A UNITED States bankruptcy court judge last night suspended all legal challenges to Detroit’s historic bankruptcy filing while he reviews the city’s plea for protection from creditors.
Judge Steven Rhodes froze all litigation against the bankruptcy, Michigan’s governor, the state treasurer and Kevyn Orr, Detroit’s state-appointed emergency manager. Mr Orr filed the biggest Chapter 9 municipal bankruptcy petition in US history for the city last Thursday.
Detroit’s pension funds have gone to court in an effort to derail the bankruptcy amid concerns that benefits will be slashed for the city’s 20,000 retirees. They claim the bankruptcy threatens their pensions that are protected by the constitution.
Former city firemen, policemen and others fear their pensions could be cut dramatically after Mr Orr last month called for “significant cuts in accrued, vested pension amounts for both active and currently retired persons” in an attempt to address the city’s crushing debts.
Pensions have not been frozen or reduced in the bankruptcy so far, but officials say there are shortfalls in the funds and that payouts could be at risk.
Sharon Levine, a lawyer for a union that represents city workers, had urged Mr Rhodes to let those lawsuits run their course. She said there is no federal insurance for public pensions once they are broken, unlike pensions at private employers.
“Our members who participate at most are at or below $19,000 a year. There is no safety net,” Ms Levine said.
Heather Lennox, a lawyer for Detroit, said that had the lawsuits been allowed to go ahead, “the city would be irreparably harmed”. She added: “These litigants will have due process. They will have their day in court.”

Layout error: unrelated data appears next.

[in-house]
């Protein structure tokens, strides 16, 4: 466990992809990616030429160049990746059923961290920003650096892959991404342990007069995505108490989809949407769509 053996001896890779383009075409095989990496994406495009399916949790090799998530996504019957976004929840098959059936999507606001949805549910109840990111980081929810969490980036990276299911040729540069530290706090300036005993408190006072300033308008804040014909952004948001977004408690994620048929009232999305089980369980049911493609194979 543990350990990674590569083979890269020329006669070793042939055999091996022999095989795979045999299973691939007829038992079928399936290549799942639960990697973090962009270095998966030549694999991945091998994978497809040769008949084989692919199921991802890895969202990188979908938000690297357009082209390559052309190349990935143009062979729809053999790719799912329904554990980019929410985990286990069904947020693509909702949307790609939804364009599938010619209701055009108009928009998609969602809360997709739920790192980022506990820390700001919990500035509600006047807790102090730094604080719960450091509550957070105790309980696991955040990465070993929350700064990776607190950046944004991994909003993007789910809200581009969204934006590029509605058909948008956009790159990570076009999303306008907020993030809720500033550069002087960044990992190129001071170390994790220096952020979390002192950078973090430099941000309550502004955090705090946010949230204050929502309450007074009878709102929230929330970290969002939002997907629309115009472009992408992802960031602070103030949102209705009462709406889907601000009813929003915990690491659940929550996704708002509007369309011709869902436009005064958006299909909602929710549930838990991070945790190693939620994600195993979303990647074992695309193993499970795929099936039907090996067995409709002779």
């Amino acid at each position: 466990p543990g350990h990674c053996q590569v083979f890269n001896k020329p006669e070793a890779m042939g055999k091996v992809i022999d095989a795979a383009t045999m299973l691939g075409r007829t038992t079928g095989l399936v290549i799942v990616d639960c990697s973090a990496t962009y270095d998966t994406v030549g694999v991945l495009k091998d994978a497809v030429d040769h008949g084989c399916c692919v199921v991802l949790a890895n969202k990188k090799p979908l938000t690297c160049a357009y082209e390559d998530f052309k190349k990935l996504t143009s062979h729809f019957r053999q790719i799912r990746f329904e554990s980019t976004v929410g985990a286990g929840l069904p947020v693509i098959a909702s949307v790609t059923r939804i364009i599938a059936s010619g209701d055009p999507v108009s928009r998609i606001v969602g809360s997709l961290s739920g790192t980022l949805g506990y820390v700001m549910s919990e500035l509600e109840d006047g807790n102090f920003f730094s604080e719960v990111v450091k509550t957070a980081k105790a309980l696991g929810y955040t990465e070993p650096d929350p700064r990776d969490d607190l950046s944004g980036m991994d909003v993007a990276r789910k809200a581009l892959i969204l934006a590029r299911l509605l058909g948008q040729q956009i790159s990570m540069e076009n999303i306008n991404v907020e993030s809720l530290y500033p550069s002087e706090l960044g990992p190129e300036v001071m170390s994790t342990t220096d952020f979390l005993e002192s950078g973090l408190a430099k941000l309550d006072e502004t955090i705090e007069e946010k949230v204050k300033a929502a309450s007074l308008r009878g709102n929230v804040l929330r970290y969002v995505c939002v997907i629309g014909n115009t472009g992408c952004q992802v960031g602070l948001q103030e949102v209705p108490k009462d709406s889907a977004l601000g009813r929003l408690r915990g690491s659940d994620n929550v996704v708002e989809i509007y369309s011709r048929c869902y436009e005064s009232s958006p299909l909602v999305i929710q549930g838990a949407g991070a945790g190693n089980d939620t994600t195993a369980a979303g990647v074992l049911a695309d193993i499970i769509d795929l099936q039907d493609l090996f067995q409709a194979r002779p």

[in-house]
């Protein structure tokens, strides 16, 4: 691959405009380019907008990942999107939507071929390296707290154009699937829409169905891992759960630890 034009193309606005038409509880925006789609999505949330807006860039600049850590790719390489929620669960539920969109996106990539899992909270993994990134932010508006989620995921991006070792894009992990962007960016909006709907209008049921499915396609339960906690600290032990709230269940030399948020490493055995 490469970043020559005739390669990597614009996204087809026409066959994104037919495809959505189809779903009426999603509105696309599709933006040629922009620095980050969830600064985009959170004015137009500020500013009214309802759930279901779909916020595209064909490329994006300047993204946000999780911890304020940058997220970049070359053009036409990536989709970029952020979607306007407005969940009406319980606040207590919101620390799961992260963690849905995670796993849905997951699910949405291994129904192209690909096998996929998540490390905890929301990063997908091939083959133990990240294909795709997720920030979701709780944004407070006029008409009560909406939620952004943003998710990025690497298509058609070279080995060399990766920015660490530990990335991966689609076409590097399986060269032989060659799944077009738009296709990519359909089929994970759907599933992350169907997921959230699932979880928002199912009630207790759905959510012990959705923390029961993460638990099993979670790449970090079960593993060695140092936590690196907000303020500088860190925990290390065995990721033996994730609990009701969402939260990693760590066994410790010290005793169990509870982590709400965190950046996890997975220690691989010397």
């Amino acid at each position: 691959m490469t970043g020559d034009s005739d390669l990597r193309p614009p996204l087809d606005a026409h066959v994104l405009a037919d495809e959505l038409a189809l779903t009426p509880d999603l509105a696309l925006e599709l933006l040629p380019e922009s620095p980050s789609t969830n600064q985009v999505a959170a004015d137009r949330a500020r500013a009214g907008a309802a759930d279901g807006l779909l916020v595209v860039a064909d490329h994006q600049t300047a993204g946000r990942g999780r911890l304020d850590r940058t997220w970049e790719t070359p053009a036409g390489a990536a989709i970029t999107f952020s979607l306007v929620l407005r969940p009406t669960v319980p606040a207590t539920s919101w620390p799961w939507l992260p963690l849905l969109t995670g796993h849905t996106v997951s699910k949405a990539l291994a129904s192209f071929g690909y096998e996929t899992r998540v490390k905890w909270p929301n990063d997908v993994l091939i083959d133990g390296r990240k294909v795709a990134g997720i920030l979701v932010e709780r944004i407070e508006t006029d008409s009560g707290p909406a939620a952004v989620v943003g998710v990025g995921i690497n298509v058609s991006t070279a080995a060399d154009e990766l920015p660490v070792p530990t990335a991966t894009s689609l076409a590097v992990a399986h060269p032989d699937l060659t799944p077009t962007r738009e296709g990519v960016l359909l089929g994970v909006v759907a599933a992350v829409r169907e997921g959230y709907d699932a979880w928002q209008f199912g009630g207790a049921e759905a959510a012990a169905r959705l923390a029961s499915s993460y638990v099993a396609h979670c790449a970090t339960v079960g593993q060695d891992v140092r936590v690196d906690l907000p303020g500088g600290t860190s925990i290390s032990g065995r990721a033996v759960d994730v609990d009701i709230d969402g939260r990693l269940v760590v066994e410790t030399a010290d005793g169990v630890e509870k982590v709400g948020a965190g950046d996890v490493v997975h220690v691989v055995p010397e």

Detroit’s 100,000 creditors are also expected to lose money.
The ruling by Judge Rhodes clears the way for him to determine whether Detroit’s case is eligible to remain in federal bankruptcy court.
The case has attracted massive US media interest, with members of the public lining up to gain entrance to the federal courthouse in downtown Detroit yesterday, forcing court officials to open extra rooms to accommodate the crowd.
The launch of the historic bankruptcy case began exactly 312 years after Detroit was founded – on 24 July, 1701 – by French soldier Antoine de la Mothe Cadillac.
Detroit, a former manufacturing powerhouse and cradle of the US automotive industry and Motown music, has struggled for decades as companies moved away or closed and crime became rampant. Its population has shrivelled by almost two-thirds from the 1950s, to about 700,000 people at present.
The city’s revenue has failed to keep pace with spending, leading to years of budget deficits and a dependence on borrowing.
In the next phase of the case, the city must prove that it is insolvent. It will also have to prove it made a good-faith effort to negotiate with its creditors, or that there are too many creditors to make negotiating possible.
Detroit has more than $18bn (about £11.8bn) of debt and unfunded liabilities. That includes $5.7bn in liabilities for healthcare and other retiree benefits and a $3.5bn pension liability.
Alan Schankel, head of fixed-income research at bond specialist Janney Capital Markets, said that pensions and other benefits were certain to be cut.
He said bankruptcy could take “at least a couple of years” to wind its way through the courts, and could have a major impact on the ability of other cities to raise money, especially those in the same state, Michigan, or those with poor credit ratings.